MISSISSAUGA – More than a year into a red light camera program in Halton, town officials say they are seeing fewer serious collisions at the intersections.
The tall, grey metal boxes have been standing guard over seven Halton region intersections since they were installed in March, 2012.
“We have seen, at those intersections, a 60 per cent reduction in t-bone, or right angle collisions,” says Halton Region commissioner of public works, Jim Harnum said. “And those can often be some of the most serious in an intersection.”
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Harnum also noted there hasn’t been an increase in rear-end collision. The possibility of an increase in rear-end collisions was a concern when the cameras were first installed presumably because cars would come to a quick stop where they otherwise would have driven through an intersection.
A 2003 study by the Ontario Ministry of Transportation, found a 50 per cent increase in rear-end crashes at intersections that have photo enforcement.
Region officials want to add five more cameras to its roster by the end of 2014 and are investigating possible locations using road and collision statistics compiled by municipal staff.
Harnum says a decision will be made on the locations by the end of the summer of 2014.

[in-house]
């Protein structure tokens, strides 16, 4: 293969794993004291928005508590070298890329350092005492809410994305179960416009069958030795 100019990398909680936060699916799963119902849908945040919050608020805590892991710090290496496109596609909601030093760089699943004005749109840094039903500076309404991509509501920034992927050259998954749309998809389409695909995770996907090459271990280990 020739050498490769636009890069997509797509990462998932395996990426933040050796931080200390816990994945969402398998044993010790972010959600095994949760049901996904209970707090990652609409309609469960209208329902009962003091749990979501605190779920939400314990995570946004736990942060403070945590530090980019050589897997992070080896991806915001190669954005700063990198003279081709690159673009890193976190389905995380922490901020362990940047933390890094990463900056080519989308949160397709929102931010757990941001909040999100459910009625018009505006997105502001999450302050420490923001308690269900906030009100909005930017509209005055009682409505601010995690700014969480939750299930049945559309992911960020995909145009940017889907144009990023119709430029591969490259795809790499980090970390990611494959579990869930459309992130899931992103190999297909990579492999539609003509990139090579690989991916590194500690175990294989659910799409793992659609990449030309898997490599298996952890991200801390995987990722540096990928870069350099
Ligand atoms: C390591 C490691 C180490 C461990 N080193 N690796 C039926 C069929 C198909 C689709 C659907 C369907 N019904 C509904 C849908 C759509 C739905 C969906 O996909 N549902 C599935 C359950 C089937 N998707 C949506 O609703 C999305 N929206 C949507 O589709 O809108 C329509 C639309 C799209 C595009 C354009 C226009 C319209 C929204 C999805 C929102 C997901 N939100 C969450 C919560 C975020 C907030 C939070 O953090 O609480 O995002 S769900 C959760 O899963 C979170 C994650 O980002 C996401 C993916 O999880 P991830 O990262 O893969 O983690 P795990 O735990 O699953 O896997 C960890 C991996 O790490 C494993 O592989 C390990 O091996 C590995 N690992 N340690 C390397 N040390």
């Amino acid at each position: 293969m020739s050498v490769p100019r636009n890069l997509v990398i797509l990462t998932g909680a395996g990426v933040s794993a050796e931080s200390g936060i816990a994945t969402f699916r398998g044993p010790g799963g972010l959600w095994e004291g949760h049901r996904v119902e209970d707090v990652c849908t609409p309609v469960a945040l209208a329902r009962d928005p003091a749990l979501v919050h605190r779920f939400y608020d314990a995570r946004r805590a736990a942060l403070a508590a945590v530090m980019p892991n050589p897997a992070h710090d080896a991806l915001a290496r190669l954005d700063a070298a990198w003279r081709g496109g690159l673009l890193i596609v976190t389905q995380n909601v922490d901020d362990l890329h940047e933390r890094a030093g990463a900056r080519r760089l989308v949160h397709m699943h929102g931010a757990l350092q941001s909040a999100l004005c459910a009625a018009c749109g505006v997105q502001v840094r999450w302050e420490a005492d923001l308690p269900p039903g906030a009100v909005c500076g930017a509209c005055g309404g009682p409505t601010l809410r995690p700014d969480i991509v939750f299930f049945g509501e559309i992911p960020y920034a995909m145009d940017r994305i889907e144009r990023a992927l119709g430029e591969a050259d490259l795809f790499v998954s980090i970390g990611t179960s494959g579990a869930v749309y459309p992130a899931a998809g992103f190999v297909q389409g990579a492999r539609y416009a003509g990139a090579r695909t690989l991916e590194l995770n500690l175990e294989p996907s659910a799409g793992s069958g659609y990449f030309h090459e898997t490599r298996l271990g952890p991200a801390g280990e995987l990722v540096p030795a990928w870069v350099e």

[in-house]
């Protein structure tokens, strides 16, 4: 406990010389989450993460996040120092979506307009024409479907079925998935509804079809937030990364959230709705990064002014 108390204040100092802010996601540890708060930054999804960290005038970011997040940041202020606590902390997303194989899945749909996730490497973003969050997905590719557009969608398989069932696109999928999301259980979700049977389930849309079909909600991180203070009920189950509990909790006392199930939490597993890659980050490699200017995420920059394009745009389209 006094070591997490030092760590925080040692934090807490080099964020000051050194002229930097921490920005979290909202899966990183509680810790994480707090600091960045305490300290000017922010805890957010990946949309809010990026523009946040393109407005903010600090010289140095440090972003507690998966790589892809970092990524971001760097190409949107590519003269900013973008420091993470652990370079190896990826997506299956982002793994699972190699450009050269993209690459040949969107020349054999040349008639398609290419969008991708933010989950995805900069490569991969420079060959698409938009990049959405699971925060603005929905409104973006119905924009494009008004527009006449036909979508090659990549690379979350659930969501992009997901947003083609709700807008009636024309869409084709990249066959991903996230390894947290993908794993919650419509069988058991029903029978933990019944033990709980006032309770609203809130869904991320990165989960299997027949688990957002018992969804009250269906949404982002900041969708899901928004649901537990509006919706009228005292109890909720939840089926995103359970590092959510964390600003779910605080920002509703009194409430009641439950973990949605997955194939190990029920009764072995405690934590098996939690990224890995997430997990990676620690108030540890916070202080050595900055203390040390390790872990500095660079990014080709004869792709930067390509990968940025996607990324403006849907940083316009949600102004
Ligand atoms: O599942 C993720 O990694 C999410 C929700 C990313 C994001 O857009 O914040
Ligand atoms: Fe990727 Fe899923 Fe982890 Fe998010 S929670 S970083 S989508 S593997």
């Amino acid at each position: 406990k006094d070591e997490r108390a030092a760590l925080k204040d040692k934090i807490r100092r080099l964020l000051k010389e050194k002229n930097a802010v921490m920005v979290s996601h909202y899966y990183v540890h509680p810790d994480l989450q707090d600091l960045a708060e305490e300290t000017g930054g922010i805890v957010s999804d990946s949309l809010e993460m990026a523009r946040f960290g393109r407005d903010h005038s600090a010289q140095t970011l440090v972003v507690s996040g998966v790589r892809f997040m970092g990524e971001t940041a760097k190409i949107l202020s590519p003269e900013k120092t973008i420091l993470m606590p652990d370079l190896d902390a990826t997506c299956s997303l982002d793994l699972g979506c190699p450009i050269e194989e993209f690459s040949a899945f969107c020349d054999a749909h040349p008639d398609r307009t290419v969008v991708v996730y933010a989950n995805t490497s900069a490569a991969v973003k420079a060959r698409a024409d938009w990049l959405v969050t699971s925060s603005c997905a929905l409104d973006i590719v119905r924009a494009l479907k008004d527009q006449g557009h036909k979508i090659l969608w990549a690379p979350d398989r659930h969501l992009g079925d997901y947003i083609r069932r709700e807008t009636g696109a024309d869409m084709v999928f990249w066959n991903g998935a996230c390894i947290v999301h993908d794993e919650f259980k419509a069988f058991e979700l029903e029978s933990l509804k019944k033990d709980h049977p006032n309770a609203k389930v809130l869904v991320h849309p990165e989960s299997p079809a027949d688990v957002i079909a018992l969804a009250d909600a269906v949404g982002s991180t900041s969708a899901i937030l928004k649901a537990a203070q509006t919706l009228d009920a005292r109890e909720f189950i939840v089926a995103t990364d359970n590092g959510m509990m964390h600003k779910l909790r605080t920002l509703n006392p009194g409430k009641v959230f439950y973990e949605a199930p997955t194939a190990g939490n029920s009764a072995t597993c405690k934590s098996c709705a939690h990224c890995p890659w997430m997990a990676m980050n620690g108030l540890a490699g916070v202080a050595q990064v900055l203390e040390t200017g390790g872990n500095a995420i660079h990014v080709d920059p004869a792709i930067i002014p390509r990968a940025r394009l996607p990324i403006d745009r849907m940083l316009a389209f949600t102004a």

Each of the red light cameras costs an estimated $67,000 to operate. The region has spent approximately $469,000 to operate all seven operating lights. The cost includes the maintenance of the lights themselves, as well as the issuing of tickets.
Since the program’s launch, in March of 2012, until July 23, 2014, 3,078 fines have been issued – making the region more than $1.2 million.
The fines are $325, as set by the Ontario Highway and Traffic Act, of which, $60 goes to the province of Ontario’s Victim Fine Surcharge.
“Revenues from the red light cameras and other types of fines are processed by the city of Burlington court services. Net revenues from the operation of the courts are shared among the region and the local municipalities. The net revenues (if there are any) are not specifically allocated to the region’s Red Light Camera program,” Harnum said.